It's actually a matter of priorities.  At Tuesdays BCIC meeting the board chose to fund several bicycle events, committed $18,000 for landscape managment of the Belden Bike Trail, $4,500 for a "Resaca-Kite Flying Regatta, but a request of $4,500 for bus stop "seats and signs" was denied.

Oh, the pic at the top also reflects celebration of Rose Gowen's award as "Trail Boss," doubtless because she rounded up such a large contingent to the seminar at taxpayer expense.  Actually, those who misuse, waste, squander taxpayer dollars as we've documented, disrespecting the hard workers in this "poorest city," should simply hit the trail.

Leo Lopez, Bringing a Unique Skill Set to the Precinct 2 County Commissioner Race

Leonel "Leo" Lopez
For many in this corruption-plagued town, the biggest news in Precinct 2 was finally seeing the indicted Ernie Hernandez, Jr. voted out of office.  The top vote-getter in the primary, young lawyer Alex Dominguez, likely is the favorite to succeed Hernandez, but there may be a much better option.  

Leonel "Leo" Lopez, not the typical young lawyer type that frequently enters politics, but a mature man with a unique skill set to run for this office, gives voters an interesting option.

Lopez doesn't just know the boundaries of Precinct 2, but where the "basins" are that cause flooding, the colonias, understands the relationship of road construction and flood control, sees the future of light rail, but on existing track, not the raised track of 2014 that can act like a dam.
Operation Lone Star

His background is in epidemiology, that is public health & safety, with stints in "Operation Lone Star" as an ICS Manager and the Texas Division of Emergency Management.  A 1st responder during Hurricane Dolly, Lopez thinks in terms of evacuation routes.

"I believe in Civic Advisory Committees," states Lopez.  "I don't know everything."  Lopez is a good listener, picking up on body language, paying attention, not just to what you say, but how you say it.  Upset citizens or even disagreements can stimulate looking at things differently, which Lopez finds constructive.

"My approach for Precinct 2 would start with land surveys to determine the infrastructure needs of the various communities."

Lopez sees value in offering incentives for wind generated power, but says solar energy is not as effective in Brownsville as other areas.  "We have a sufficient number of sunny days, but the angle of solar rays, their diffused nature here, is not the same as farther north."  He says it's important for Cameron County to be an "energy hub."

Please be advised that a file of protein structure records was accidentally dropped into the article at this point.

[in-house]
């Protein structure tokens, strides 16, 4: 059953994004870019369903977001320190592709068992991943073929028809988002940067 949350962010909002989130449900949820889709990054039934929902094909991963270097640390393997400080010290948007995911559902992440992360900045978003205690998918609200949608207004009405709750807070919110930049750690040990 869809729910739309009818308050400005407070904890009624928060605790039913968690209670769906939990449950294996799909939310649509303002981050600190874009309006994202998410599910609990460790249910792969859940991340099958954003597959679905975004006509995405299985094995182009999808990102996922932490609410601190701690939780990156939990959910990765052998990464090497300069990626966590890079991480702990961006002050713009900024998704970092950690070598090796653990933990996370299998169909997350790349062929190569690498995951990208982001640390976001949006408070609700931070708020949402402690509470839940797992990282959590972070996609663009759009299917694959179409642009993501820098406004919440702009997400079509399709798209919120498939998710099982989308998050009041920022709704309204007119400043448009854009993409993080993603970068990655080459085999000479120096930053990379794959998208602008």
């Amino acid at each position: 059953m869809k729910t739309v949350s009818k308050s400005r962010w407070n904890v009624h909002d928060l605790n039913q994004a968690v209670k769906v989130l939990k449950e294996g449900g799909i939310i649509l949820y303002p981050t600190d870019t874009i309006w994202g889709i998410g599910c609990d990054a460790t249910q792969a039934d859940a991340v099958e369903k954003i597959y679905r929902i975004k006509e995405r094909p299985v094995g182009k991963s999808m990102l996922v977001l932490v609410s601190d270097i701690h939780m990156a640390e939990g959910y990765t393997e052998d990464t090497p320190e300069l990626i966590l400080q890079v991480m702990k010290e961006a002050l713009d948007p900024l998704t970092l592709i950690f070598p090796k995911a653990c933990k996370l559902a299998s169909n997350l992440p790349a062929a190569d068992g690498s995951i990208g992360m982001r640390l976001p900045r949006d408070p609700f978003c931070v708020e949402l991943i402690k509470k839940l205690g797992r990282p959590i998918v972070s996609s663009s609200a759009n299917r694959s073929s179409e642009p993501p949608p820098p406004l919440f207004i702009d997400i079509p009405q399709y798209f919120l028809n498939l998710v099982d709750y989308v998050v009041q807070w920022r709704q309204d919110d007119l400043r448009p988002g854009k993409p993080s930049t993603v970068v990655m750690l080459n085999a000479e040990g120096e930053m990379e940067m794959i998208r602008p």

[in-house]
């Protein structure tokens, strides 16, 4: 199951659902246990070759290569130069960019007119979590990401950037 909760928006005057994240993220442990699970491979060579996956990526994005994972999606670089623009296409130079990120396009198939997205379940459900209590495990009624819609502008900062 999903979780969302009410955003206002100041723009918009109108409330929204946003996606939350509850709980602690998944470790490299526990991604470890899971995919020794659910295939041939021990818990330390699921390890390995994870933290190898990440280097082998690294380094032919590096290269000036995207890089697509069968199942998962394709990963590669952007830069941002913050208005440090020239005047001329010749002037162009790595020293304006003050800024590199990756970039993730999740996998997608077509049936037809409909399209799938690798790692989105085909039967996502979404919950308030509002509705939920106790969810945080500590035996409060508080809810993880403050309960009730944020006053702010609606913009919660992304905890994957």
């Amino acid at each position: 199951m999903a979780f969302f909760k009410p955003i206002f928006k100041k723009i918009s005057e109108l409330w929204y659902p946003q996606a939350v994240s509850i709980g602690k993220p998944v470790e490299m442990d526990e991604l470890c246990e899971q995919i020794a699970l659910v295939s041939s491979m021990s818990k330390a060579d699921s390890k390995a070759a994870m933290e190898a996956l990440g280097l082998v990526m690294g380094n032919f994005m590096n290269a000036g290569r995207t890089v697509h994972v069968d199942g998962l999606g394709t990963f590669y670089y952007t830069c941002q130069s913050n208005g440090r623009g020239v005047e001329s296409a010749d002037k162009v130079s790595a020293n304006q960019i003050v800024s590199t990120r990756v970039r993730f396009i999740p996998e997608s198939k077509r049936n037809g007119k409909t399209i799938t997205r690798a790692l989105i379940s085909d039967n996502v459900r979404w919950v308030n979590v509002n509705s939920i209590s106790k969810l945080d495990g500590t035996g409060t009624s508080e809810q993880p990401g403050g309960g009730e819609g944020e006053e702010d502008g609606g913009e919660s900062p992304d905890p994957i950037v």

Lopez faces Alex Dominguez in a runoff for County Commissioner, Precinct 2, on May 27.

Tuesday, April 8, 2014

A Glimpse At the Work of the BCIC, Brownsville's Disperser of 4B "Quality of Life" Tax Dollars

With its other half, the Greater Brownsville Incentives Corporation shut down by the Secretary of State for not keeping itself legal, the Brownsville Community Improvement board went about the business of spending part of $4.2 million the group receives annually from the taxpayers to spend on "quality of life" projects during their monthly meeting 4/8/14.  

The group is still hamstrung with millions of dollars in obligations to pay off and maintain the Brownsville Sports Park located across the interstate from Olmito.  Even at today's meeting City Engineer Doroteo Garcia brought in invoices totaling $72,000, requesting that the BCIC reimburse the City of Brownsville for Sports Park repairs/improvements.

A Memorandum of Understanding was approved, giving the Parks Department an annual $18,000 stipend for landscape maintenance of the Belden Trail.  

Approval for the first cycle of project requests were being discussed as Nena and I had to leave.  The projects now have a limit of $5,000 each with two cycles of applications.(This is a change from annual approval of projects with a $10,000 limit.)  

This cycle's requests totaled $173,000 with 24 new requests, 11 carried over from last year and two "time sensitive" requests. 

Two projects carried over from last year were applied for by Healthy Communities of Brownsville, Inc., a speech about autism and a speech about bullying, each speech costing the taxpayers $5,000.  

The board leaned toward denying the $5,000 request from Charro Days, Inc., as they felt the celebration was sufficiently established so as to not need BCIC taxpayer monies.  The request from the Brownsville Beer Fest was cut in half to $2,500.  The request from the Brownsville Museum of Fine Art for the King Tut Exhibition was denied as substantial BCIC funds have already gone to that exhibition.